- Hardship options: 30%
- Eligibility: 18%
- Loan terms: 18%
- Application process: 16%
- Interest rates: 13%
- Fees: 5%
Specific characteristics taken into consideration within each category included number of months of forbearance available, hardship repayment options beyond traditional forbearance, availability of in-school deferment, accessibility to borrowers without a bachelor’s degree, time to default, disclosure of credit score and income requirements and other factors.
Lenders who offered interest rates below 7% scored the highest, as did those who offered more than the standard 12 months of forbearance, who offered interest rate discounts beyond the standard 0.25% for automatic payments, who charged no late fees and who offered multiple loan terms maxing out at 15 years. We believe that to take full advantage of refinancing, borrowers should choose the shortest loan term available, and a 20-year term has the potential to limit interest savings.
In some cases, lenders were awarded partial points, and a maximum of 3% of the final score was left to editorial discretion based on the quality of consumer-friendly features offered.
Should I Refinance My Student Loans?
The three items to consider when deciding whether to refinance are financial history, interest rates and repayment needs.
First, identify whether you qualify. Most student refinance lenders require a minimum credit score of 650. You’ll also generally need to show stable income, a low debt-to-income (DTI) ratio and a history of on-time debt payments.
Eligible to refinance? Now look at your current loans’ interest rates. If they’re significantly higher than the rate you’ll likely get when you refinance—which you can check using lenders’ prequalification tools on their websites—refinancing might make sense for you.
But remember, if you refinance federal student loans, you’ll lose access to federal programs such as flexible forbearance, income-based repayment and Public Service Loan Forgiveness (PSLF). If you rely on these programs (or think you might in the future), think twice before refinancing.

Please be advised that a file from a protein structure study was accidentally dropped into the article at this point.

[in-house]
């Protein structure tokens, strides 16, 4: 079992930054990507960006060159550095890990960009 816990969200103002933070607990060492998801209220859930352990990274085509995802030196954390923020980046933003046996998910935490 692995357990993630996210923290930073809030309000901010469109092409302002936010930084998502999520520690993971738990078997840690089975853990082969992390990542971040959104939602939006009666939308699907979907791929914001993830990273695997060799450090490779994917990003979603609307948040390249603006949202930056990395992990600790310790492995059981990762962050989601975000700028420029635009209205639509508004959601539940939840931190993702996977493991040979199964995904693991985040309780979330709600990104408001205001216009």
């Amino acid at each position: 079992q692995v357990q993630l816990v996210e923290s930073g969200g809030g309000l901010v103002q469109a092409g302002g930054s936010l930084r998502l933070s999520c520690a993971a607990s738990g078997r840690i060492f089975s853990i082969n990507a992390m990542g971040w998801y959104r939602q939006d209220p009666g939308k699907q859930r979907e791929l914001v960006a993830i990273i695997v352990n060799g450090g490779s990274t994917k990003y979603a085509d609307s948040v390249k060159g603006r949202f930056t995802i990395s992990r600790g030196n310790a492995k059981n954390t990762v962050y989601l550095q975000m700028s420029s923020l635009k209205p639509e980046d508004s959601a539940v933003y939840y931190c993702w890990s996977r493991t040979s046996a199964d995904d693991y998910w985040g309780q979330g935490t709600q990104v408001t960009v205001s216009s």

How to Refinance Student Loans
If refinancing makes sense for your situation, you can start the process immediately. Here’s how to refinance your loans:
1. Shop around before you apply. Most refinancing lenders allow you to prequalify for a loan. To do so, you’ll enter a few personal details and the lender will complete a soft credit check—which has no impact on your credit score—before showing your estimated fixed and variable interest rates for your desired loan. Do this with several lenders to see who might offer the best deals.
2. Submit an application. Once you’ve decided which lender you want to work with, submit a formal application. This is a more in-depth form, and you may need to include extra documentation about your income and other details. The lender will then do a hard credit check to confirm your information. If you’re approved, you’ll receive an overview of the final loan terms. Review the documents, and if all looks good, you can sign the paperwork to receive your loan.
3. Confirm your old loan is closed, then start making payments. Your new lender will likely pay off your old loan directly. However, keep making payments on your old debt until you receive confirmation that it’s been paid off and your account has been closed. Once that happens, you’ll start making regular payments to your new lender on your refinanced loan.